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Ghosts of Gondwana: The History of Life in New Zealand [Illustrated] [Hardcover]

G. Gibbs
5.0 out of 5 stars  See all reviews (1 customer review)
RRP: 42.95
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Book Description

30 Jan 2010
Have you ever wondered why New Zealand's plants and animals are so different from those in other countries? Why the kakapo is the only parrot in the world that cannot fly, or why the kiwi lives here and nowhere else? New Zealand is an extraordinary place, unique on Earth, and the remarkable story of how and why life evolved here is the subject of Ghosts of Gondwana. The science that traces the history of life on Earth is called historical biogeography and it is the theme of this book. Biogeography is a wide-ranging study, involving geology, genetics and biology. There are no departments of it and no professors, but to understand 'what lives where and why' it is necessary to probe the cutting edge of fields as disparate as continental drift and the inner secrets of the magic DNA molecule. Although we are blessed in New Zealand with many descriptive books about our birds, plants, landscapes and conservation issues, there is currently no up-to-date book that explains the origin of our life. George Gibbs' very accessible story summarises exciting new research which leads to an understanding of where our fauna and flora came from and how they evolved to become some of the strangest in the world. It also reveals the landmark events in our deep history which have moulded the life of today and presents a balanced view of the arguments which accompany this type of speculative science. Ghosts of Gondwana is a highly readable and engaging book. Heavily illustrated with photographs and diagrams, this is popular science writing at its best. As the only contemporary book on this subject, it will undoubtedly become essential reading for anyone interested in New Zealand's natural history.

Product details

  • Hardcover: 232 pages
  • Publisher: Craig Potton Publishing; illustrated edition edition (30 Jan 2010)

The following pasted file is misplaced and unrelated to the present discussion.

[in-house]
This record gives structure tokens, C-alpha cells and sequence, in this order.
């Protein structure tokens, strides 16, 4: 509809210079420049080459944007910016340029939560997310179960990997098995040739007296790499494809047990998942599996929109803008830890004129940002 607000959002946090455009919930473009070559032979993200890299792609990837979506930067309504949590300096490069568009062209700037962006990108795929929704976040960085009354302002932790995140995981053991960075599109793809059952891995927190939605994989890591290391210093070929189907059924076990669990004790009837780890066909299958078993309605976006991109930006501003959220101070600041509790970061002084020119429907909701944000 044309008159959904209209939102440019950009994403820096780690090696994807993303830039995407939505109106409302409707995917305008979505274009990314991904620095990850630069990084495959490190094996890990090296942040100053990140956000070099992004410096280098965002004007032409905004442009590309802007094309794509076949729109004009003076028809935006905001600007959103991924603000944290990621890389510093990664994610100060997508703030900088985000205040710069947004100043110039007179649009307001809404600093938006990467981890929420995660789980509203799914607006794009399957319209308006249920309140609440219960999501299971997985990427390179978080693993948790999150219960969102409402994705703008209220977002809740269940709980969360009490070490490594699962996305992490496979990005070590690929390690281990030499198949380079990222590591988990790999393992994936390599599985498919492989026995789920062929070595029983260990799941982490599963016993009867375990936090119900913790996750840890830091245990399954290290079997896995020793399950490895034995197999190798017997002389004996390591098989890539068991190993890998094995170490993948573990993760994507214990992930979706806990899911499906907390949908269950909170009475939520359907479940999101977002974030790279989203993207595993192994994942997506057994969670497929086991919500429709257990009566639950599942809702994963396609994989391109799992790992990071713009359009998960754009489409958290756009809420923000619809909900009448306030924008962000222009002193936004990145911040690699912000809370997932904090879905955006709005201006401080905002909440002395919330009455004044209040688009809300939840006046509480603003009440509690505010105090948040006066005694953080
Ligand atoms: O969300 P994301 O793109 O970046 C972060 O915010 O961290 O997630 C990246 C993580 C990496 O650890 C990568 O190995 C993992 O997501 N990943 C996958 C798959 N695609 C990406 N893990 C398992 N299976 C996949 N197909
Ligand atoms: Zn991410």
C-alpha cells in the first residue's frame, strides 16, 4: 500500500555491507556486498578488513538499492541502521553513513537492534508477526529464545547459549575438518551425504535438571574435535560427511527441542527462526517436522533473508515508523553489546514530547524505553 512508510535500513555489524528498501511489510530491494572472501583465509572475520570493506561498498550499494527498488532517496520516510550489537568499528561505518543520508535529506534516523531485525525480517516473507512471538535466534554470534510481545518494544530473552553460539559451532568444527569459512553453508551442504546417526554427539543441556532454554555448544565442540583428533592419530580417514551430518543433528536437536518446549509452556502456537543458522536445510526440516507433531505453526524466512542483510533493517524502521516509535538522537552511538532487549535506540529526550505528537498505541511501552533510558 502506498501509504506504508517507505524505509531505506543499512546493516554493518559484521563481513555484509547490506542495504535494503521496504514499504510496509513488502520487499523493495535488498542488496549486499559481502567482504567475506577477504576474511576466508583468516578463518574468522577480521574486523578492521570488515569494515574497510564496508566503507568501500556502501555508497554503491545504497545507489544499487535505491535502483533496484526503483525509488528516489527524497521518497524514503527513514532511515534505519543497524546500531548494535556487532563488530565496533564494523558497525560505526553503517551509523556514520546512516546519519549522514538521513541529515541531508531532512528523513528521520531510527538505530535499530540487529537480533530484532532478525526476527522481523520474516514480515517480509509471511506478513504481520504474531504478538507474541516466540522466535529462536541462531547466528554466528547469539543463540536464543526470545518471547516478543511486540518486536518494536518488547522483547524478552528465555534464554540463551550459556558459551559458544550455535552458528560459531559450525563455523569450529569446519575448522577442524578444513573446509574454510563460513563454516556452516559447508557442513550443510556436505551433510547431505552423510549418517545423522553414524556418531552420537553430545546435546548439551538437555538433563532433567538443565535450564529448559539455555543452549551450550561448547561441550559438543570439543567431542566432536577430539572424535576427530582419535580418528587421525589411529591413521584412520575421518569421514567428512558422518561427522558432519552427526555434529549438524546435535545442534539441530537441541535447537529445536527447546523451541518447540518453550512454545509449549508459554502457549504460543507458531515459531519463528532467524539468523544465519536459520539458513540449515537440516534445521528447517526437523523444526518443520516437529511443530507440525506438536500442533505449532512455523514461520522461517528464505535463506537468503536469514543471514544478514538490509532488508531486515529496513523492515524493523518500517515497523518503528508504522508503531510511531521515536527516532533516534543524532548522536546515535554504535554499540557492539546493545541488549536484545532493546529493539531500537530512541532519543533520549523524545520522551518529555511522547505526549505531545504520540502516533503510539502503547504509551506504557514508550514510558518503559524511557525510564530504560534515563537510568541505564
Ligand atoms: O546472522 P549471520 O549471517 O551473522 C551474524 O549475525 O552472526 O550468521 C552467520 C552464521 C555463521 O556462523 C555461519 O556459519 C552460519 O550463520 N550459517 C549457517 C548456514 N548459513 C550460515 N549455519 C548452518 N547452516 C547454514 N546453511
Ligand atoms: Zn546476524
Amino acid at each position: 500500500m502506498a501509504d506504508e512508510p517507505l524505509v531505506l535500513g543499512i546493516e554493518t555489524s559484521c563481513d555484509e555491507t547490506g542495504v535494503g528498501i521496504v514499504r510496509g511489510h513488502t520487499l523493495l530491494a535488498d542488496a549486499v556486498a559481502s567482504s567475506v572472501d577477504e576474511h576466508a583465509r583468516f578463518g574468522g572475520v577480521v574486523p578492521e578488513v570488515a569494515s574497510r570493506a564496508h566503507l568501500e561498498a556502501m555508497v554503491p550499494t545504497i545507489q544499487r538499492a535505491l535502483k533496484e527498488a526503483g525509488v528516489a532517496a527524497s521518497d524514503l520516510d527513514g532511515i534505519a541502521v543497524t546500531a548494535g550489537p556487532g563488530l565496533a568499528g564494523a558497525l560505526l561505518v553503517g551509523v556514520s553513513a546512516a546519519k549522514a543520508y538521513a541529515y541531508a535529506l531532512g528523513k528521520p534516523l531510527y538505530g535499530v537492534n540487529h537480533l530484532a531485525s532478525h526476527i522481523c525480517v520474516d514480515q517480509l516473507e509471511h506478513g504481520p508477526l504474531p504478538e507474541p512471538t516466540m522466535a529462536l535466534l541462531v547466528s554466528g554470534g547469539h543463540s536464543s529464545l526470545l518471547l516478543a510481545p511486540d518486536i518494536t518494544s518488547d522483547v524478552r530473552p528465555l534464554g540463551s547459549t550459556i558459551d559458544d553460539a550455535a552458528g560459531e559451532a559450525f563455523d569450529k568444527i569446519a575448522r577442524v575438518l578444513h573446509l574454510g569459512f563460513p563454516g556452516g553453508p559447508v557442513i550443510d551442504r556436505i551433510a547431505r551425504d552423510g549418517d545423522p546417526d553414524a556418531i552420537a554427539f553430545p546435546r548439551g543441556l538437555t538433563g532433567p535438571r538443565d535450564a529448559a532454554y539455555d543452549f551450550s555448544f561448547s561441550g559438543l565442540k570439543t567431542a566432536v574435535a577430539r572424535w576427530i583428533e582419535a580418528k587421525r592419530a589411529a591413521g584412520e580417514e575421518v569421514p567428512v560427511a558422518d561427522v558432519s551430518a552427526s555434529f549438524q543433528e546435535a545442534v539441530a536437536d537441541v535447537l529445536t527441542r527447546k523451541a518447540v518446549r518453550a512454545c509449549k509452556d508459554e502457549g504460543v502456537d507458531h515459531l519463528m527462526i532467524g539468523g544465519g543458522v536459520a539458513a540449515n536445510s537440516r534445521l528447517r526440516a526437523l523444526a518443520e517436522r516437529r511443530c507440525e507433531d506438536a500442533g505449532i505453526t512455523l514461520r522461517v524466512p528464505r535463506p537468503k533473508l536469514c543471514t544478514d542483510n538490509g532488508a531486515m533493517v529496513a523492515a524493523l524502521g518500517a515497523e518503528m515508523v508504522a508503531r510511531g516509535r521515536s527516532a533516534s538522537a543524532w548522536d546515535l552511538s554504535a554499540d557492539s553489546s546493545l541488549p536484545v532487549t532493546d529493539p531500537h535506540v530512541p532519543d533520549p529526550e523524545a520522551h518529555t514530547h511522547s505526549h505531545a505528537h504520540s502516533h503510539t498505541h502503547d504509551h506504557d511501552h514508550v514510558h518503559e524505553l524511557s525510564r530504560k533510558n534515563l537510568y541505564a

• Language: English
  • ISBN-10: 1877333484
  • ISBN-13: 978-1877333484
  • Product Dimensions: 24.4 x 19.6 x 2.6 cm
  • Average Customer Review: 5.0 out of 5 stars  See all reviews (1 customer review)
  • Amazon Bestsellers Rank: 833,613 in Books (See Top 100 in Books)

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Most Helpful Customer Reviews
5.0 out of 5 stars A True Gem of A Book 22 May 2014
Format:Hardcover|Verified Purchase
Intelligent, lucid, well organised and thoroughly informative, this is a delightfully well produced book.

Alongside a clearly written text with useful photos, there are several supremely useful maps and diagrams which show how it should be done if you want to tell a complicated but fascinating story. I loved the maps involving the breakup of the supercontinent Gondwana, with the remaining 'big four' southern continents making up "Australis" with Antarctica at its heart. No icy wastes then, just huge stretches of forest, all entirely unsullied by daft apes with ideas way above their station. What a groovy place it must have been.

Equally revealing is NZ's startlingly chequered geological history, it's current shape a mere novelty. There's been a lot of chopping and changing over the past 60 odd million years... And the biological inventory is similarly intricate; Gibbs supplies a lot of careful detail. Also winningly admirable, is the candour with which the author admits to the gaps in our knowledge, the outstanding mysteries and the areas ripe for future research. This is the kind of book you'll want to have on your bookshelf to refer back to, and cross reference with new discoveries and hypotheses.

As George Gibbs so properly puts it: 'understanding is always a journey, not a destination'.
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Amazon.com: 5.0 out of 5 stars  1 review
5 of 5 people found the following review helpful
5.0 out of 5 stars A modern story of ancient evolution and migration 20 April 2009
By C. W. Johnson - Published on Amazon.com
New Zealand geologists, biologists and geographers have had a tangle of evidence to decipher, on a shifting landscape that mixes old Gondwanaland with modern volcanoes and fast-moving faultlines. New Zealand's present islands are revealed as the tip of a sunken continental mass of Zealandia, and its plants and animals reveal how close it has come to sinking altogether, how it inherited plants and animals from the super-continent of Gondwanaland via Antarctica and Australia, and how its current biology reveals the traces of ancient random migrants of a few. The new biological clues of taxonomic DNA relationships and the new biogeography are revealed in this fascinating book, beautiful to hold and look at, great to read. Highly recommended as a companion to the more recently published book by Hamish Campbell and Gerard Hutching, In Search of Ancient New Zealand, the geological side of the same story.
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